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Member Since 23 Dec 2011
Offline Last Active Mar 21 2016 01:50 AM

#5273875 Unity vs. a more "lean" game engine

Posted by on 02 February 2016 - 08:15 AM

I just don't find it exciting to work on actual game, but I like to see when the game builds on all the fundamental blocks delivered by the tech.


I can really relate to this, actually.

#5273831 Unity vs. a more "lean" game engine

Posted by on 02 February 2016 - 03:58 AM

The first time I started up Unity I was like dude...? Where the hell is my main? Where do I start typing!?


This was also my first thought. Glad to hear I'm not alone. =)

#5273547 Unity vs. a more "lean" game engine

Posted by on 31 January 2016 - 06:25 PM

Hi there, it's been a while since I've posted.


I'm looking to start a new game project. I've been developing software for a long time, and I recently started learning some 3d game programming (through a university class) with jMonkeyEngine. It's going great! I'm getting more and more comfortable with 3d programming. I still have a ton to learn, but after spending just a few days playing around with jMonkeyEngine, I'm getting the feel for it.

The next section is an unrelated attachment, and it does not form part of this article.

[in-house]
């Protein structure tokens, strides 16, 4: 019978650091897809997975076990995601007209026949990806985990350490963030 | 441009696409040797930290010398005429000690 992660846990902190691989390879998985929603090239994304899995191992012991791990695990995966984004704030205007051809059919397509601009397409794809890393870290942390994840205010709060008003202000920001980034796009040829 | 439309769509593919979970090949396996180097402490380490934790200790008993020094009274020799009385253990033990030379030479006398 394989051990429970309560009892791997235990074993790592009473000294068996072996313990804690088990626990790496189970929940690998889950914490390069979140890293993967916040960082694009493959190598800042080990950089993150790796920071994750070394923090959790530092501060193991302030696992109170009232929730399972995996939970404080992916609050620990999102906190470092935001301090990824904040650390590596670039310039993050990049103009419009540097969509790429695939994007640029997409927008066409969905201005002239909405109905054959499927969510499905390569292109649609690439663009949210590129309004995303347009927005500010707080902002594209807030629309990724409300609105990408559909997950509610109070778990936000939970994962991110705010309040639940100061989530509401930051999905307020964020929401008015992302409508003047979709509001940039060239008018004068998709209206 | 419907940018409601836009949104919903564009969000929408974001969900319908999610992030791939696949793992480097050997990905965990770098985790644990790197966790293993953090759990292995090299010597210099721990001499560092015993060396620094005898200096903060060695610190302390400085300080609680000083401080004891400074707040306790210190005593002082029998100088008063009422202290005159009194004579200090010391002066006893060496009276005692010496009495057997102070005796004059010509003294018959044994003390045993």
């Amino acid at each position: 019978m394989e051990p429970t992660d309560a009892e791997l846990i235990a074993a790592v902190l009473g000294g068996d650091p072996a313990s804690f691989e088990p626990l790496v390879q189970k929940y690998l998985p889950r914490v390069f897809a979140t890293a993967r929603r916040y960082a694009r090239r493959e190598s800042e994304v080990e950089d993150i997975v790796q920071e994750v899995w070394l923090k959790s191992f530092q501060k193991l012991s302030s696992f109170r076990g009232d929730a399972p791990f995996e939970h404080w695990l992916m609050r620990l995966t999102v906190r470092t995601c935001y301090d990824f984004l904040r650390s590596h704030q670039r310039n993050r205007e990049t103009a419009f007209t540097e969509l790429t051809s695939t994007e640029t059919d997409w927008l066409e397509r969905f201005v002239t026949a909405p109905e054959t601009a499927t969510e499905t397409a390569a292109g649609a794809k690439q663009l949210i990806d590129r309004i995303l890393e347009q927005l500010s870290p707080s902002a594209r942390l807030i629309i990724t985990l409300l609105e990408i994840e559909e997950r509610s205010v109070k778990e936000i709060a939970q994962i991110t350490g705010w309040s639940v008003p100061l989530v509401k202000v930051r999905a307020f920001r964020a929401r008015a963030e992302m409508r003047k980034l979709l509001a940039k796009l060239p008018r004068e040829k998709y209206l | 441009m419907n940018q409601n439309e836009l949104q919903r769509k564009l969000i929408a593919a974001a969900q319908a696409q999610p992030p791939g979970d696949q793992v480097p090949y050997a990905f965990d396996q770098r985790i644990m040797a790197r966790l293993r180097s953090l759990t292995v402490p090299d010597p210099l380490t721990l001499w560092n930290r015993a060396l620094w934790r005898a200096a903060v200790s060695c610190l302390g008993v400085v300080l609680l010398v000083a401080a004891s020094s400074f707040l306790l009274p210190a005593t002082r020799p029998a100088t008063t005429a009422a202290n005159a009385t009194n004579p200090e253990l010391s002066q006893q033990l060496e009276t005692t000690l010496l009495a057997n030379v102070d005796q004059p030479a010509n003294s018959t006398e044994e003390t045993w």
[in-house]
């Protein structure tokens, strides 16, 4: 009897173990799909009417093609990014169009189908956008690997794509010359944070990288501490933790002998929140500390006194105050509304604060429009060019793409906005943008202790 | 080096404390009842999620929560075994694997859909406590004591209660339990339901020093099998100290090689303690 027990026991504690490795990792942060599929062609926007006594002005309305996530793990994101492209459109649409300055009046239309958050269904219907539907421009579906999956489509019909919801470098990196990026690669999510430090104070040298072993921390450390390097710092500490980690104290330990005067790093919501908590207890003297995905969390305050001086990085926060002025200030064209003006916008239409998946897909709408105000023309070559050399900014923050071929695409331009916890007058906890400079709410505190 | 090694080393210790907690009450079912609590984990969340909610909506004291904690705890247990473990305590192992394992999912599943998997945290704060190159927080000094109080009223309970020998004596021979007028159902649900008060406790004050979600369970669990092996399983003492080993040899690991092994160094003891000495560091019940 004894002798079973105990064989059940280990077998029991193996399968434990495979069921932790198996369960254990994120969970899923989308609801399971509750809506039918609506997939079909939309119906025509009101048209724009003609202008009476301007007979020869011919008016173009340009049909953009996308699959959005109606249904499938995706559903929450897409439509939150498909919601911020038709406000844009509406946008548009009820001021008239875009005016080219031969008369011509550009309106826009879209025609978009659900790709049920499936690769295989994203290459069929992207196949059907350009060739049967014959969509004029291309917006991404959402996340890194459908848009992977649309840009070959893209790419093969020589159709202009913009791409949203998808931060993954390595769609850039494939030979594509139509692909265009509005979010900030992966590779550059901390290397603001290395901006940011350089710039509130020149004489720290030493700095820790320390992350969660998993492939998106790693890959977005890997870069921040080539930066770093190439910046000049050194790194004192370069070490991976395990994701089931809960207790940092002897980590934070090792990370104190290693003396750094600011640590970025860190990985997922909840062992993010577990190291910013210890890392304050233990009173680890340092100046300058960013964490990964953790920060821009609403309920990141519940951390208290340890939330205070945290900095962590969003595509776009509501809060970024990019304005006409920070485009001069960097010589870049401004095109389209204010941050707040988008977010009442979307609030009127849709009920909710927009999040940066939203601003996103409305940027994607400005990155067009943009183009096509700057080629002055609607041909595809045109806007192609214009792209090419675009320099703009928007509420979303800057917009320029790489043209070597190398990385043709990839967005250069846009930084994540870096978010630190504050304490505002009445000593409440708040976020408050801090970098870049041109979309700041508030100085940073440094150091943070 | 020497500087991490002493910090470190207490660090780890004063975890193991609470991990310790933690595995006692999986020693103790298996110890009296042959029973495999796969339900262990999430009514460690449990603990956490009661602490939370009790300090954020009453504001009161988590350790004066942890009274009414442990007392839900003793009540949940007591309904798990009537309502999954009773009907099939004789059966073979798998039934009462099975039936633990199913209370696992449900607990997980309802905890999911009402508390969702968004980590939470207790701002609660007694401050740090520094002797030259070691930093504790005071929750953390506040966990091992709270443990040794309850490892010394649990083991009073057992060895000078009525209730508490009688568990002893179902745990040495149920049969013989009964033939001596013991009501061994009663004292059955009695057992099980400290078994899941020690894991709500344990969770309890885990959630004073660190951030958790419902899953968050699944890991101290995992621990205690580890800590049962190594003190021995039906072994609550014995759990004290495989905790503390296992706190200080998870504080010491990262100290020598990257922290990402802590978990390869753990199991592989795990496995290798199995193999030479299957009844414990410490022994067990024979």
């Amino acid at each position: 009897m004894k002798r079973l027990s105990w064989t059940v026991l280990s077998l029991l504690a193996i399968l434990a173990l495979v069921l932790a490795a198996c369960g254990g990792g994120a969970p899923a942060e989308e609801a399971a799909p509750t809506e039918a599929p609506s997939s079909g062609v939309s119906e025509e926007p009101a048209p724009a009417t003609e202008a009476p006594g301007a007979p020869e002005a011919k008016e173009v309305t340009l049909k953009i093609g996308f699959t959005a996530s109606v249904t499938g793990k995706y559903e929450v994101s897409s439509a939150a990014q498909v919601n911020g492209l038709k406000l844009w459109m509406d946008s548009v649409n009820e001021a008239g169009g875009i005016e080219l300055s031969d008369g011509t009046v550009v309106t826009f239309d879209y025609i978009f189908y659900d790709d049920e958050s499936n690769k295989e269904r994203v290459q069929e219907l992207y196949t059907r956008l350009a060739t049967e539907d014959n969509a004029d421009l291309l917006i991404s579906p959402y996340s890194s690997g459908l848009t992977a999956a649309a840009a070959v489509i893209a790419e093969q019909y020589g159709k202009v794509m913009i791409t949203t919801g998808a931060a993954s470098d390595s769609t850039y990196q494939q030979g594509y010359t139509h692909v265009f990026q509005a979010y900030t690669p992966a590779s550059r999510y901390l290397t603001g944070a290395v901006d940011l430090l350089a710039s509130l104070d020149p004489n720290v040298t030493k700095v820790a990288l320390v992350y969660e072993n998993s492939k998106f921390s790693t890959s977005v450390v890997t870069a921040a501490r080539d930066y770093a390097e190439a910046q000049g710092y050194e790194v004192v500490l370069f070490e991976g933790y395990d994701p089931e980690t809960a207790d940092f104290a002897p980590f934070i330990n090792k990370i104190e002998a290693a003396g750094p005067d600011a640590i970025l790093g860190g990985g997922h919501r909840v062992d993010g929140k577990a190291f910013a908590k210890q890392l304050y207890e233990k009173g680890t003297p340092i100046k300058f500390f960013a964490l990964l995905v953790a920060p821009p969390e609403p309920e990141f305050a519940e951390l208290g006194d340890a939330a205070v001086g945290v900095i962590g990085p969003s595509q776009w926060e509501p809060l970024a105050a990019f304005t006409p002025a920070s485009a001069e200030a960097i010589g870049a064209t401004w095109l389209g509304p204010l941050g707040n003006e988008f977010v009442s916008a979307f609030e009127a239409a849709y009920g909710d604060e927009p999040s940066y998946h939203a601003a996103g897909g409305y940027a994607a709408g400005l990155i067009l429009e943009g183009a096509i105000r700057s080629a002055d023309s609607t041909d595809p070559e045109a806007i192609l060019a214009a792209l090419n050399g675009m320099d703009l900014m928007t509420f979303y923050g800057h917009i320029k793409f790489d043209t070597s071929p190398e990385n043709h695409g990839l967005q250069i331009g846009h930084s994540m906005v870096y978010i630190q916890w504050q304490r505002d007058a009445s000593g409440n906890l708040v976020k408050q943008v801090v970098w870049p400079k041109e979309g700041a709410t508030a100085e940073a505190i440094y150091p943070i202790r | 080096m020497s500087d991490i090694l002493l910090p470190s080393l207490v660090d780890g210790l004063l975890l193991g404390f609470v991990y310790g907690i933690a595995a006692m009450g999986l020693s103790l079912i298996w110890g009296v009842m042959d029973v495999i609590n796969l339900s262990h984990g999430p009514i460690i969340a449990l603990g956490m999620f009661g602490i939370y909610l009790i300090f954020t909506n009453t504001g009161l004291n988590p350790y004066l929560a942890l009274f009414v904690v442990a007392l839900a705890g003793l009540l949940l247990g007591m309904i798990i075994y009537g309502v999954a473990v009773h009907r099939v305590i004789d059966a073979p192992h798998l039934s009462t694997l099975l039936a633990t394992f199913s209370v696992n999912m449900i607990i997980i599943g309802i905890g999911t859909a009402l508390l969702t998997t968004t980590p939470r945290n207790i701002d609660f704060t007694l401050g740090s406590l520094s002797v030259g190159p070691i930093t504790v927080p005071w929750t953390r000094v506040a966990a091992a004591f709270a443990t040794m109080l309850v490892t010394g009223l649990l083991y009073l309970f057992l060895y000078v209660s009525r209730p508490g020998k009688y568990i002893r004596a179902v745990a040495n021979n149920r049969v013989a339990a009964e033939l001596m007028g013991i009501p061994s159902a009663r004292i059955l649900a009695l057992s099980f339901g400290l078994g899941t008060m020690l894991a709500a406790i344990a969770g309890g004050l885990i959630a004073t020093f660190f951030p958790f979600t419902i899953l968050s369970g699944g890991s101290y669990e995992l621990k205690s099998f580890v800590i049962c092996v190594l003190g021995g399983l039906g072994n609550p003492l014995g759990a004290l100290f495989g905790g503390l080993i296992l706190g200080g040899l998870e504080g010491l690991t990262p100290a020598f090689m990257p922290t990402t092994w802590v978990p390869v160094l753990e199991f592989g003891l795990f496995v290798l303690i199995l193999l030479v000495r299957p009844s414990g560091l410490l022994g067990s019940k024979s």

The person I'm collaborating with is an artist (2d, 3d, textures, models, level design, etc.). We're trying to find the right tools for our first project, which will be a 3d game with some simple mechanics. He's played around with Unity in the past, and suggested that I check it out. I'm on the fence, to be honest. I'm a software developer at my day job. I like things to be lean, clean, and minimal. I code in vim mostly. I avoid IDEs like the plague, except in the case of Java, which makes my fingers hurt if I don't have some good code completion. ;) jMonkeyEngine appeals to me because I can just start writing code. Every time I've tried to dig into Unity in the past, I never could grok what is going on; it just seems like a lot of magic. It seems bloated and verbose, and the everything seems very tightly coupled together: level design, game objects, and game "scripts" all just thrown into one massive GUI. I found it noisy and unreadable. Despite all of the good things people say about Unity, I honestly just don't have a good first impression of it.


On the other hand, because everything is integrated, there's no need to figure out how to handle asset pipelines, level design/building, etc. (With JME, for example, I would have to figure all of that stuff out for myself, and maybe even build custom tools just to put everything together.) So already I can see some tradeoffs. In Unity, I/we could build our levels by basically just dragging things around in the graphical editor. With JME, I'd have to either a) find a secondary tool to help me model the levels, b) write my own editor (not ideal), or c) just do everything in code (also not ideal).